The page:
Clearly, as shown by this qualitative data, social contact was an important topic for respondees.

Technical aspects

In the qualitative data, “Technical Aspects,” divided into Technical Problems and Technical Improvement, played an important role.

Technical problems were mainly addressed during SS 2020: “I had technical problems, internet problems, and not enough silence at home,” or as another student stated: “Online-courses always need a working internet connection.” Another student wrote that he had “technical problems, which hinder the learning process.” And: [online] “instrumental lessons […] were complicated.” During WS 2020/2021 this changed to technical improvement. Students wrote: “Technical implementation of teaching has improved” and concerning SS 2021: “Online possibilities became more diverse.” Overall, Technological knowledge increase emerged over the three semesters as an important topic.


In this study, music students were asked at the end of three different coronavirus-impacted semesters to report on their experiences during these semesters. The questions considered their general experiences, with additional focus on aspects of practicing. The mixed-methods approach of this study allowed the quantitative and qualitative data to be related to each other, showing that the qualitative statements of the students enabled a more differentiated interpretation of the quantitative results. This provides a profounder understanding and explanation of the findings.

Comparison of students’ experiences under three different coronavirus conditions

A special feature of the present study is that three semesters that differ significantly in terms of their underlying conditions are compared with one another in terms of the personal experiences of the music students. However, it must be clearly stated that this is a comparison of three cross-sectional surveys and not a longitudinal study.

The overall experience of the music students in the three semesters compared to the pre-coronavirus semesters showed that the lockdown semester was rated significantly better than the following semester with blended learning and even better than the semester with full face-to-face teaching. This may seem surprising at first glance, but can be understood and discussed in a more differentiated way based on the qualitative results.

The answers from the students can be summarized in four categories, which crystallize to form important points in the three semesters: Organization, Practice, Social Contact and Technical Aspects.

It is interesting that there is not one theme that stands out at all three points in time. Rather, for each of the three semesters, a different topic is at the forefront for the students, which can only be explained by their personal statements in relation to the respective social and university-related underlying conditions prevailing in each semester concerned.

The lockdown semester – SS 2020

During this semester two topics were at the forefront of the students’ experiences: on the one hand they were challenged by social distancing, while on the other hand they had the chance to develop self-regulated learning techniques.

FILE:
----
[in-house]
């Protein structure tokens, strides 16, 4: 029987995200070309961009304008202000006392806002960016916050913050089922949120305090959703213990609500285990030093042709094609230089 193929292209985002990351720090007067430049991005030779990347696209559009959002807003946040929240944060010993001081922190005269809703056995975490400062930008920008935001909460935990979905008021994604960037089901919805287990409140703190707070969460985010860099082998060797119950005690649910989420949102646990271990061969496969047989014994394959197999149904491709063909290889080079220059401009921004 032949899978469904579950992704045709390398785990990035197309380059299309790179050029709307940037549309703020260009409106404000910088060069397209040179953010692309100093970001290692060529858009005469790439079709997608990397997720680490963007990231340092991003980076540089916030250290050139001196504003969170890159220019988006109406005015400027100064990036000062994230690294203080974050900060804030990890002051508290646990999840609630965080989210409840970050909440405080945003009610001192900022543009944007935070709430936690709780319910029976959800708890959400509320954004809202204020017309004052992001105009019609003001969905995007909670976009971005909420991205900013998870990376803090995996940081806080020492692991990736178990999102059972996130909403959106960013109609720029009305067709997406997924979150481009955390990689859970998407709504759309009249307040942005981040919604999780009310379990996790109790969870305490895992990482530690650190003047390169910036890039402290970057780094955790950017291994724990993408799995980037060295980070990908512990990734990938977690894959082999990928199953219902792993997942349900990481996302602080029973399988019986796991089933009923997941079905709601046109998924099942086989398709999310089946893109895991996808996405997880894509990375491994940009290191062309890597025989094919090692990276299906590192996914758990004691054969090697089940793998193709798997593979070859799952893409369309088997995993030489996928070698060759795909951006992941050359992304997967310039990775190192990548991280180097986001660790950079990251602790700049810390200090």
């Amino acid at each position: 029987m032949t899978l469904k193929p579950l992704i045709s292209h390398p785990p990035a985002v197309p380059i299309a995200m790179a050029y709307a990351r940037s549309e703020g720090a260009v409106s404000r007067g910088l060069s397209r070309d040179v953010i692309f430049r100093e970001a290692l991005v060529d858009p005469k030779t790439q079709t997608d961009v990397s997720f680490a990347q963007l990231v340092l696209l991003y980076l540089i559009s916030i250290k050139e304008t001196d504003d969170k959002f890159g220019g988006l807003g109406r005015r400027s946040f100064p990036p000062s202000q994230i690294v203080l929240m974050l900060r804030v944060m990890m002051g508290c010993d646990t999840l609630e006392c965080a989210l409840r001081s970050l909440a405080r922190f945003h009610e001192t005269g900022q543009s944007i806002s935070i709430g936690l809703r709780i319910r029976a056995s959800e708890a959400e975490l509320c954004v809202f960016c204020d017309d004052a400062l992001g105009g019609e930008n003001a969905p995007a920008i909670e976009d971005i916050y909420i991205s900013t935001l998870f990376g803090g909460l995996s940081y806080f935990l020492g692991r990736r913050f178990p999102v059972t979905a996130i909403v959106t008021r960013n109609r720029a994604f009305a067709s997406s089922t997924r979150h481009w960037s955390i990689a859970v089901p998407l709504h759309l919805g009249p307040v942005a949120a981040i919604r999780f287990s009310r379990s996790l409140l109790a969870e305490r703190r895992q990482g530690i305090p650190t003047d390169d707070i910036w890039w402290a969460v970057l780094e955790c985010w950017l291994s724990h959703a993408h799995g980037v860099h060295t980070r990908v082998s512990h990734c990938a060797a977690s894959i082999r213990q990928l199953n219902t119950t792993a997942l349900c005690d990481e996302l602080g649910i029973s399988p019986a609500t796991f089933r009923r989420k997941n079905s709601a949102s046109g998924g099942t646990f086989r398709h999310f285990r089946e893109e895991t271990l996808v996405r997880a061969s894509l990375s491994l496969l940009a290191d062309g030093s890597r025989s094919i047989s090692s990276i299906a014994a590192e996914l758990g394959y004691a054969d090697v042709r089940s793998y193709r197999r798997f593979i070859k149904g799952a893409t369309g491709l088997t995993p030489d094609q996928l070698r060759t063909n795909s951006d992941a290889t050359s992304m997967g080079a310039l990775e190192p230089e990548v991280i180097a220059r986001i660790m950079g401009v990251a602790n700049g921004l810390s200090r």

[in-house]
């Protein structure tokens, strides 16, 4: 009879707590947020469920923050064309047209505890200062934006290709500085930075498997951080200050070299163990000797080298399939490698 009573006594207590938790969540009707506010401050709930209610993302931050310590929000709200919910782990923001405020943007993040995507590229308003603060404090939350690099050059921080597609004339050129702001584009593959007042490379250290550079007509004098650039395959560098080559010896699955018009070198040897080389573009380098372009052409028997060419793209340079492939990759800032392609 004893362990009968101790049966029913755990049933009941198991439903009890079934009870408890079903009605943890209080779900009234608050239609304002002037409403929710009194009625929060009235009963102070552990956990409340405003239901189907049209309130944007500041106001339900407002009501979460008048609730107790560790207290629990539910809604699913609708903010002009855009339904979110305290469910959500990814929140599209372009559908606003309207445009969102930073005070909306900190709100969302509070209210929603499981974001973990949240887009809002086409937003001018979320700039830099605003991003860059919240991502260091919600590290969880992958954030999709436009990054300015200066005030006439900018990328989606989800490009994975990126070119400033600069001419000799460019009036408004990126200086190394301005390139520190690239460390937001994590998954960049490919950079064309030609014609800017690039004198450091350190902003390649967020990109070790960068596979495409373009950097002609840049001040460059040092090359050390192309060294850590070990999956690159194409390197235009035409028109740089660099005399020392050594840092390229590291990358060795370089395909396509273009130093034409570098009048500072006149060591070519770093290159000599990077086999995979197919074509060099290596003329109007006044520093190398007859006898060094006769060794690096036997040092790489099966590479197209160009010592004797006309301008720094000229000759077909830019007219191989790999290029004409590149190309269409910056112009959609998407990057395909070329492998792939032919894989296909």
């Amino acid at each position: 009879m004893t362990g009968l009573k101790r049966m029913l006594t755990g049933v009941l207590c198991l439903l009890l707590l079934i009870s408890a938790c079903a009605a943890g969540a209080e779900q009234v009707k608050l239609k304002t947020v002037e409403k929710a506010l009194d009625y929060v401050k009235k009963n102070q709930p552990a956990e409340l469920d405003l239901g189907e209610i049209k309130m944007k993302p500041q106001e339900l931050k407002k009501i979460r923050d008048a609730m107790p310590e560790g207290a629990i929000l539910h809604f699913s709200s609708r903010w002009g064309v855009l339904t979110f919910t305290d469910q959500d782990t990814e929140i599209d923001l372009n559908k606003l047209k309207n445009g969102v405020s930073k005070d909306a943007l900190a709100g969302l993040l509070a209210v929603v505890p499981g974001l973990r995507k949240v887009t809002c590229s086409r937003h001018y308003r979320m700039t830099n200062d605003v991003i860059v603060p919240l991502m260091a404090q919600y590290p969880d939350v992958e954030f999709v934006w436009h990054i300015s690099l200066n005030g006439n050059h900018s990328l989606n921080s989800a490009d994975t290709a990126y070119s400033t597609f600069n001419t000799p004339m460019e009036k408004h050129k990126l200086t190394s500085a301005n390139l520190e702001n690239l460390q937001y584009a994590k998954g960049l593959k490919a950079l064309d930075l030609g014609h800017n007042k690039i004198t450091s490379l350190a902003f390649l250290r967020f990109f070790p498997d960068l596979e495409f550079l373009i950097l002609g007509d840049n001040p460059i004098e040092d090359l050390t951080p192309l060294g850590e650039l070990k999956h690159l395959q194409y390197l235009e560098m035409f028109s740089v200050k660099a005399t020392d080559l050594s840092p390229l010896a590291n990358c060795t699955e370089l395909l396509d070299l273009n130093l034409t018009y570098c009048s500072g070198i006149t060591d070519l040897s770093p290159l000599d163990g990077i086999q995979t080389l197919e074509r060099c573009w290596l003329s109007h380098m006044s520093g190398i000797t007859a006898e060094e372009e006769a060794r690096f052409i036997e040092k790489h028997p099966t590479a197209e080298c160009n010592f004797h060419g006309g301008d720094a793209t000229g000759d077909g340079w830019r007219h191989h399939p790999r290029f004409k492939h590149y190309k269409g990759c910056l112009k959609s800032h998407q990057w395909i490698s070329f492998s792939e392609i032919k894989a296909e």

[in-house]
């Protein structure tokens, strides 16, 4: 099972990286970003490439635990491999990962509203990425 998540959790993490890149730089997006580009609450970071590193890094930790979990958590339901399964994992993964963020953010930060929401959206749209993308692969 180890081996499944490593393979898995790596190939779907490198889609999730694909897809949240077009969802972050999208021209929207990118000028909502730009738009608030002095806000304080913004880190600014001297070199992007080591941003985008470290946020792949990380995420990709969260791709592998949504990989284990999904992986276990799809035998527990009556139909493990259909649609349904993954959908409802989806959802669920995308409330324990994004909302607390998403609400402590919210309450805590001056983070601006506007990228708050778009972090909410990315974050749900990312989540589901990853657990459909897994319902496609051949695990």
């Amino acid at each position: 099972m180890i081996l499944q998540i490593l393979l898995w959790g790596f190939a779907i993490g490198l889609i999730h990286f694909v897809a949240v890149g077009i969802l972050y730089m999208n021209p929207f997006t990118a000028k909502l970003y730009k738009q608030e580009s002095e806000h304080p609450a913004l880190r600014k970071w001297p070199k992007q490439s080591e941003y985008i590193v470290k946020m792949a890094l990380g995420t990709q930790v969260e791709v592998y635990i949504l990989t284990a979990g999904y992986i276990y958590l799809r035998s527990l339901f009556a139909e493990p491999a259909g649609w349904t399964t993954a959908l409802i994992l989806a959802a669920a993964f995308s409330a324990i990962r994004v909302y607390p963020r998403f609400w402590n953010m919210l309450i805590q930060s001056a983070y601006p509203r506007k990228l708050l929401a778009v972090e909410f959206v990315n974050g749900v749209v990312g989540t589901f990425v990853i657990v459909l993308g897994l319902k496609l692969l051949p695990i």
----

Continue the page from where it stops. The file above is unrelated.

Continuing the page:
Even if the students suffered from social isolation during the lockdown semester and the music students in particular from the restrictions of one-to-one lessons, they also gained independence overall, saved time by eliminating the need to travel and experienced greater self-determination when practicing. The results of our study confirm the hypothesis of Habe et al. (2021) and Ozer and Ustun (2020) that music students gained constructive experiences during the lockdown. Therefore, we suspect that opportunities for music students also emerged, that can generate positive effects and create benefits, coming from the lockdown semester.

Schiavio et al. (2021) also found in their study of students at an Italian conservatory that distinct approaches to practicing and time management have emerged during the COVID-19 pandemic. Music students have developed more self-regulated practicing behaviors, resulting in a better understanding of their own learning and practicing (Antonini Philippe et al., 2020; Rosset et al., 2021).

Technical problems in the lockdown semester were also mentioned as disruptive in the present study. Students perceived the efforts in dealing with the new media and the commitment and attendance of the teachers as positive, especially in the lockdown semester, a finding that concurs with the research by Vladova et al. (2021).

The hybrid semester – WS 2020/21

The winter semester 2020/21 was characterized by the joy of the individual instrumental and vocal lessons taking place again, but also burdened by the still limited contact with other students. During this semester the question of how to deal with organizational requirements predominated due to the change between online and face-to-face classes. The students were also exposed to fundamental pressures, through strict societal restrictions (Stringency Index: Ritchie et al., 2020; Hale et al., 2021), which have led to additional challenges in the general population in Germany. Social isolation was still a topic for the students, but was not at the forefront of their minds anymore. As the students emphasize, switching between locations was complicated, and not always possible. It was complicated to coordinate online and face-to-face lessons. Even though students appreciated the opportunity to attend at least some courses in person, the hybrid format of the semester led to difficulties and confusion. Even more confusion was experienced by the constantly changing social and organizational conditions imposed from outside to which the University of Music Freiburg had to react in a regular manner.